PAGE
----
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and Saints by some churches, may yet have their affections profitably engaged, at any convenient periods, by a devotional application of those lives and examples, which have been bequeathed to the church universal.
The same sentiments of affection, respect, and duty, which prompted the author to dedicate the first edition of these "Lives" to "THE MEMBERS OF THE SOCIETY WORSHIPPING AT KING'S CHAPEL," induce him to inscribe the volume in its present form to the same friends, with the hope that it may prove more deserving than before of their acceptance and approbation.
FRANCIS W. P. GREENWOOD.
October 4, 1835.
JOHN THE BAPTIST.
As John the Baptist presented himself to his countrymen as the herald and precursor of Jesus, and was acknowledged by Jesus to be so, and as his history is remarkably connected with the early part of the history of our Lord, the notices which are given of him in the Scriptures possess unusual interest. It is my purpose to examine these notices in their order, so as to present, as far as the materials will permit, a continuous view of his life. This life will naturally precede the lives of those who were afterwards sent by the Messiah to publish his laws and doctrines, as John was sent from above to be his harbinger.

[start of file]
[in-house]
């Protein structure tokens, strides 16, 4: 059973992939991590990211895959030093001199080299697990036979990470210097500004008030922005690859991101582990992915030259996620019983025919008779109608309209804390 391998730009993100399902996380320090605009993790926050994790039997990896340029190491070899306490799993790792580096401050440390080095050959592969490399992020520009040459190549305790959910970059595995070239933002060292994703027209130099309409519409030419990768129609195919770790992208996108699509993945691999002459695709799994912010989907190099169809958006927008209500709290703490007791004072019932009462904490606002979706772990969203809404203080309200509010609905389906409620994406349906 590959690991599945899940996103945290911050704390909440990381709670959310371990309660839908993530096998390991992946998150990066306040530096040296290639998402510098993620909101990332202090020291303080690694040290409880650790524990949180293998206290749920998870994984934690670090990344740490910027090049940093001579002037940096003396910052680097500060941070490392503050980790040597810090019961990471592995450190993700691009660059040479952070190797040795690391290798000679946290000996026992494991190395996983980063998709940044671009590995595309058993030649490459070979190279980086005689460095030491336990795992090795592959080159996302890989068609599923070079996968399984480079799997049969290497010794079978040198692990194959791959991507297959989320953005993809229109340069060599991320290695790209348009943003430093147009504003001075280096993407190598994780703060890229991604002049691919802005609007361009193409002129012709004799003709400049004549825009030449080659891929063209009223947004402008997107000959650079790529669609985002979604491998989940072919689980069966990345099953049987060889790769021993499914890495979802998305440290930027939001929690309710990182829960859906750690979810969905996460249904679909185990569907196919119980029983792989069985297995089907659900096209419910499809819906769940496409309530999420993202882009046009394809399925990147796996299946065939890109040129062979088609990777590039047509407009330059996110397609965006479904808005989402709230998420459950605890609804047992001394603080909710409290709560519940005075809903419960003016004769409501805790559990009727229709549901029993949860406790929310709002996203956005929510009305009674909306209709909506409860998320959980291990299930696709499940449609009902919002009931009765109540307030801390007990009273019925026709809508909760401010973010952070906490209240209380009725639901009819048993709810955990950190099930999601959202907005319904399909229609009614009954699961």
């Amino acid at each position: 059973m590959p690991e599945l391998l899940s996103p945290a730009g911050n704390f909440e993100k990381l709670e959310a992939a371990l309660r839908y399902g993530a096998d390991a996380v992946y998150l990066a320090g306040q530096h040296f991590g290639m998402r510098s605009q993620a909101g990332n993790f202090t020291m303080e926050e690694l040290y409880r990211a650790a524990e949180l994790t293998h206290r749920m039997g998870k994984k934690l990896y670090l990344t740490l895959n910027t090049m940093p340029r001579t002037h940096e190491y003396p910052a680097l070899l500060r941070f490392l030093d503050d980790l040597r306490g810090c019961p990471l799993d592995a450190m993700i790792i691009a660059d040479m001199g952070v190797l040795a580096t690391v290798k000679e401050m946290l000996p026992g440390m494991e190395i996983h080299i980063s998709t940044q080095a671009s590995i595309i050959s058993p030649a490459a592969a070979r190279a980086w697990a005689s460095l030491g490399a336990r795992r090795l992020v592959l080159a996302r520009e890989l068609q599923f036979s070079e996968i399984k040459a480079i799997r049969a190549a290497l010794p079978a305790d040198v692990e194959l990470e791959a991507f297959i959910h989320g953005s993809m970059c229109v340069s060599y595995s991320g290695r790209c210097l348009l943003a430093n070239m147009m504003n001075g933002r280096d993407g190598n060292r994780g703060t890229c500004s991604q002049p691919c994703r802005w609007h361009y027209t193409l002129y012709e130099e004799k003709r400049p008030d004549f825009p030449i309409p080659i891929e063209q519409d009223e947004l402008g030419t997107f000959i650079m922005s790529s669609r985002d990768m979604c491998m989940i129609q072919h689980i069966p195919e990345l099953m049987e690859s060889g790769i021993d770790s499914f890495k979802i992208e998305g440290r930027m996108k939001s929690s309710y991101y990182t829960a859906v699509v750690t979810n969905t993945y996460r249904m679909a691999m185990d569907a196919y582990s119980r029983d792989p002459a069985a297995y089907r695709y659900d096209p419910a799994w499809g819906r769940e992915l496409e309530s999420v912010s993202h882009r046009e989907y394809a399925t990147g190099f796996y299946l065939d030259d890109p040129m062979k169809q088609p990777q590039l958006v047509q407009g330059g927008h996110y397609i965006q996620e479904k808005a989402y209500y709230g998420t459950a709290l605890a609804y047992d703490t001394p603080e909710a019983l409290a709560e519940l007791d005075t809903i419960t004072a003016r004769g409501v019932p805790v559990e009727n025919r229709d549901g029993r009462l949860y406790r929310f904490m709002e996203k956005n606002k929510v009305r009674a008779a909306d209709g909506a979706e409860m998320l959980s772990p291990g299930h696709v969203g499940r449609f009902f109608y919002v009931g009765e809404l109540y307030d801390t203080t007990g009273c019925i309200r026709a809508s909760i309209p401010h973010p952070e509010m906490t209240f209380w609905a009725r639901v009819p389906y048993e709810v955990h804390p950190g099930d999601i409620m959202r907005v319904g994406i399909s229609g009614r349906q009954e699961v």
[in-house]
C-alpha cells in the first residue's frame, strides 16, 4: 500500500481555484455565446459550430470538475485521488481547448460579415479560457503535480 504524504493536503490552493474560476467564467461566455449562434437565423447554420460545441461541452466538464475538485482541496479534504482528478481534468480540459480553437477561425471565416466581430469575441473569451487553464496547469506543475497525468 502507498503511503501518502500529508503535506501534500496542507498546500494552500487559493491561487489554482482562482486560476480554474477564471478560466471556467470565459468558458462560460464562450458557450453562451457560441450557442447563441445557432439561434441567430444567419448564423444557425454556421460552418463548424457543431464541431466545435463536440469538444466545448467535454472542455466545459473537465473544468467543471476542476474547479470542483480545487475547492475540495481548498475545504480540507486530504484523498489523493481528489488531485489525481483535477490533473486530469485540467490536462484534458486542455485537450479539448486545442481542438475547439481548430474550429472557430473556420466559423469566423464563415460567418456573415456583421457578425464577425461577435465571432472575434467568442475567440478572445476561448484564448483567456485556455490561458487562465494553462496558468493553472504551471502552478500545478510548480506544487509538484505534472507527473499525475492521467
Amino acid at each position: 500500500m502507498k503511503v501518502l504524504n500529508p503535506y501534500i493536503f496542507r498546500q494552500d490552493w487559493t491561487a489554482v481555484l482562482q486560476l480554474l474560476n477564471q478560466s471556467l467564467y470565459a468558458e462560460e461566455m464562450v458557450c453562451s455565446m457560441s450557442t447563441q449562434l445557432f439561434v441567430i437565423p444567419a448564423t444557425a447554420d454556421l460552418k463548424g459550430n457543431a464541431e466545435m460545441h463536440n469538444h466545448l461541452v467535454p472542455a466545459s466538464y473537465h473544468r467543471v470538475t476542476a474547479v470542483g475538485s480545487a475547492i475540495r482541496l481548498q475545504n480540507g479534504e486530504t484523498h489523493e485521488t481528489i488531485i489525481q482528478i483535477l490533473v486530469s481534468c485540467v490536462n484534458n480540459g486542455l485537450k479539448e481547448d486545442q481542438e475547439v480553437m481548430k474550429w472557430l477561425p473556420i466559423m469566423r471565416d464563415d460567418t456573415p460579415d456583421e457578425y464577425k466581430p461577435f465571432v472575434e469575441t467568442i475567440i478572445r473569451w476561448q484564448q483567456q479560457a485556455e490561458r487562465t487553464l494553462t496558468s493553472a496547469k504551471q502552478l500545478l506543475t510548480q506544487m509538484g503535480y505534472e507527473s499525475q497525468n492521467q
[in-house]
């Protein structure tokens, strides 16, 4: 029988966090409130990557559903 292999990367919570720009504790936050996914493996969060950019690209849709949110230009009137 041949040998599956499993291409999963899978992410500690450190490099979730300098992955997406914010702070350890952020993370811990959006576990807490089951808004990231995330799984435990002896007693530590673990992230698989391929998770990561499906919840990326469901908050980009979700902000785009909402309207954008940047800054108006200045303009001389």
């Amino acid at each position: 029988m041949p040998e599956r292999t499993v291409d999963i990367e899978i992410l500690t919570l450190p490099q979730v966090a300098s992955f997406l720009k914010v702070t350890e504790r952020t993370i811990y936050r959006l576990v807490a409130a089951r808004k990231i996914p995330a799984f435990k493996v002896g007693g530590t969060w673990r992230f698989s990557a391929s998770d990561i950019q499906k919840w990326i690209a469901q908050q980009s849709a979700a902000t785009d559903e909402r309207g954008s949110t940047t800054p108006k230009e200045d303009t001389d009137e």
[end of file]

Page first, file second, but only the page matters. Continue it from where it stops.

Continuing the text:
In the first chapter of Luke's gospel, we have an account of the particulars attending the birth of the Baptist. His father was a priest by the name of Zacharias; and his mother, whose name was Elizabeth," was of the daughters of Aaron;"